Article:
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The Salt Lake Temple of The Church of Jesus Christ of Latter-day Saints is the most-recognized architectural symbol of Mormonism
The Salt Lake Temple of The Church of Jesus Christ of Latter-day Saints is the most-recognized architectural symbol of Mormonism

Mormon is a term used to refer to adherents of the Latter Day Saint movement, and most commonly to the movement's original and largest group, The Church of Jesus Christ of Latter-day Saints. The term is derived from the Book of Mormon, a religious text that Joseph Smith, Jr. translated from ancient plates containing a history of the early inhabitants of the Americas that was compiled by a prophet called Mormon. Although many people identify the Latter Day Saint movement as a denomination of Protestantism, Mormons do not consider themselves to be Protestants and do not recognize themselves as part of any larger branch of Christianity, but do consider themselves Christians.

Origin of the term "Mormon"

The term Mormon was first used in modern times in the 1830s as a pejorative to describe those who believed that Joseph Smith, Jr. had been called as a prophet of God, and who accepted the Book of Mormon as scripture.

According to Latter-day Saint theology, the term Mormon also refers to a prophet who lived in the Americas in the 4th century A.D. He was called of God to abridge and compile the records of his people and their dealings with God into a single book. This book is now known as the Book of Mormon. After Mormon's death, his son Moroni witnessed the complete destruction of his people and buried the record compiled by his father in a hill in what is now upstate New York. This same Moroni, more than 1400 years later, was sent by God as a messenger to Smith who went to the place where the record was buried, and with a great deal of help from God, Smith translated the record into English. After Smith was murdered in 1844 at the hands of a mob in Carthage, Illinois jail, the largest body of Latter-day Saints followed Brigham Young, who eventually became President of his denomination, in an exodus to the Salt Lake Valley, arriving there in July of 1847. Smaller groups of Saints followed other claimants to the church presidency, some staying behind in Nauvoo, Illinois, and others dispersing to separate locations.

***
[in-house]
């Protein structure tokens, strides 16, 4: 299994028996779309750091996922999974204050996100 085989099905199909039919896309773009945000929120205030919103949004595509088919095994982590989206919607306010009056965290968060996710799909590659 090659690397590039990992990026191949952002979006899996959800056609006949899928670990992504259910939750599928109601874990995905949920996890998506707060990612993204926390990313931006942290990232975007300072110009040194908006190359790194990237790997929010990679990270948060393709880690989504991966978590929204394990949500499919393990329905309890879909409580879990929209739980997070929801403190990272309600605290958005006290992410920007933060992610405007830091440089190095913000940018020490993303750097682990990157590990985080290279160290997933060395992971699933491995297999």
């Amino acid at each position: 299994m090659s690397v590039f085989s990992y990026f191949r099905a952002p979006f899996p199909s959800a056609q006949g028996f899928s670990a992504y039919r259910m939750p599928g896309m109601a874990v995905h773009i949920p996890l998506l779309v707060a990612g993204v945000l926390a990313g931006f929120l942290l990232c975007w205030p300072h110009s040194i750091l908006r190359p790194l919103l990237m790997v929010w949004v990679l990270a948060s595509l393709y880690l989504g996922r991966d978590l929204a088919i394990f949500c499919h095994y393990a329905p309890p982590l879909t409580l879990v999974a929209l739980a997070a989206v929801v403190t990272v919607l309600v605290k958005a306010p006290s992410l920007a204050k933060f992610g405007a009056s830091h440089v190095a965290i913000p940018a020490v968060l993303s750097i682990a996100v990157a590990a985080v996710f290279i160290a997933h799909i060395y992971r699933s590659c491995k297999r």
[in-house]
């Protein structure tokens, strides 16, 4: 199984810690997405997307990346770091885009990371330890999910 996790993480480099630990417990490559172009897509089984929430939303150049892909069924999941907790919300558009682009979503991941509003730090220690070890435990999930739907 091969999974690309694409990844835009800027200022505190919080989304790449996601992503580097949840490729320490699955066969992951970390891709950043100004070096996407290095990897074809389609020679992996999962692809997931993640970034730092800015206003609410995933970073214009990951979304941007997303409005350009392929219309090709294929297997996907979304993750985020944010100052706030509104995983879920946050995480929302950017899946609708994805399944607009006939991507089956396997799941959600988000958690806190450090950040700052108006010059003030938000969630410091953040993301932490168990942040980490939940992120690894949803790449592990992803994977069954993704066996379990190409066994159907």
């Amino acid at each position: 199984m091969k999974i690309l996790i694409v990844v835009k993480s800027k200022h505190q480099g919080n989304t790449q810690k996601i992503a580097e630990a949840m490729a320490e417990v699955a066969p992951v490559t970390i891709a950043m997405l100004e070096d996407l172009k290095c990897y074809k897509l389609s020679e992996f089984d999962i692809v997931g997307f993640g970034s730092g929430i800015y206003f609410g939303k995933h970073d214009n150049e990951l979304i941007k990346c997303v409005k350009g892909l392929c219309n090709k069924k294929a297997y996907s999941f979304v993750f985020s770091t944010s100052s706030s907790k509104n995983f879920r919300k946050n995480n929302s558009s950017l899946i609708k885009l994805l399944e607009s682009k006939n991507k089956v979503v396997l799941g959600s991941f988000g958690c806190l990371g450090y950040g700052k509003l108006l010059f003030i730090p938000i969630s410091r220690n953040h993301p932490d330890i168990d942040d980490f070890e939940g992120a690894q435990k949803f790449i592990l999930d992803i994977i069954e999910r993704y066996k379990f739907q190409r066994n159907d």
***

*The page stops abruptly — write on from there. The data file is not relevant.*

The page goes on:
The term Mormon continues to be used to refer to members of this group that followed Brigham Young, including The Church of Jesus Christ of Latter-day Saints, but not to related smaller denominations that separated from this group over issues such as polygamy. Individual leaders within the hierarchy of the LDS Church have sometimes made explicit effort to reject the use of the term "Mormon," as it does not include a reference to Jesus, whom the church asserts to be its central figure. As a general policy, however, while the church prefers the use of its full name, use of the term LDS or Mormon is not considered offensive or incorrect.

Claims for exclusivity

By the 1970s, "Mormon" had become so common that the LDS Church began to use the term in its radio and television Public Service Announcements which ended: "A message from The Church of Jesus Christ of Latter-day Saints: the Mormons." More recently the organization has asked the media to use the church's complete name and to follow any second reference with the name "The Church of Jesus Christ."

Claims for exclusivity of usage are primarily to avoid confusion between the LDS Church and "Mormon Fundamentalist" groups. LDS Church officials state that referring to organizations or groups outside of the LDS Church (especially those that practice plural marriage) as "Mormon," " Mormon fundamentalist," or "Mormon dissident" is a misunderstanding of Mormon theology, in particular the principles of continuous revelation and Priesthood authority. In 1998, the current president of the LDS Church, Gordon B. Hinckley, said:

"I wish to state categorically that this Church has nothing whatsoever to do with those practicing polygamy. They are not members of this Church. Most of them have never been members. They are in violation of the civil law . . . If any of our members are found to be practicing plural marriage, they are excommunicated, the most serious penalty the Church can impose. Not only are those so involved in direct violation of the civil law, they are in violation of the law of this Church."

Sometimes Restorationist or Restoration Movement are used as umbrella terms for those derived from the Campbellites or Stone-Campbell churches, for example, the Church of Christ and the Disciples of Christ. Mormons, however, are not a break-off group of the Campbellites. While they share some beliefs, such as the idea of a restoration, they differ in their beliefs about it. Most importantly, Mormons believe that the Restoration in question has already happened: The original church of Jesus Christ, known as the primitive church by historians, is believed by adherents to have been restored through Joseph Smith, the first Prophet of The Church of Jesus Christ of Latter-day Saints. There are some general similarities to Campbellite teachings, and many of Mormonism's first adherents (including Sidney Rigdon) were previously Campbellites. But the Book of Mormon, the book of Doctrine and Covenants, and the Pearl of Great Price separate Mormon doctrine from any other Restorationist faiths.

Scholarly usage

Some scholars, such as J. Gordon Melton, in his Encyclopedia of American Religion, subdivide the Mormons into Utah Mormons and Missouri Mormons.

In this scheme, the Utah Mormon group includes all the organizations descending from those Mormons who followed Brigham Young to what is now Utah. The Church of Jesus Christ of Latter-day Saints is by far the largest of these groups, and the only group to initially reside in Utah. The Missouri Mormons group includes those Mormons who did not travel to Utah, and the organizations formed from them — the Community of Christ, Church of Christ (Temple Lot), Remnant Church of Jesus Christ of Latter Day Saints, etc.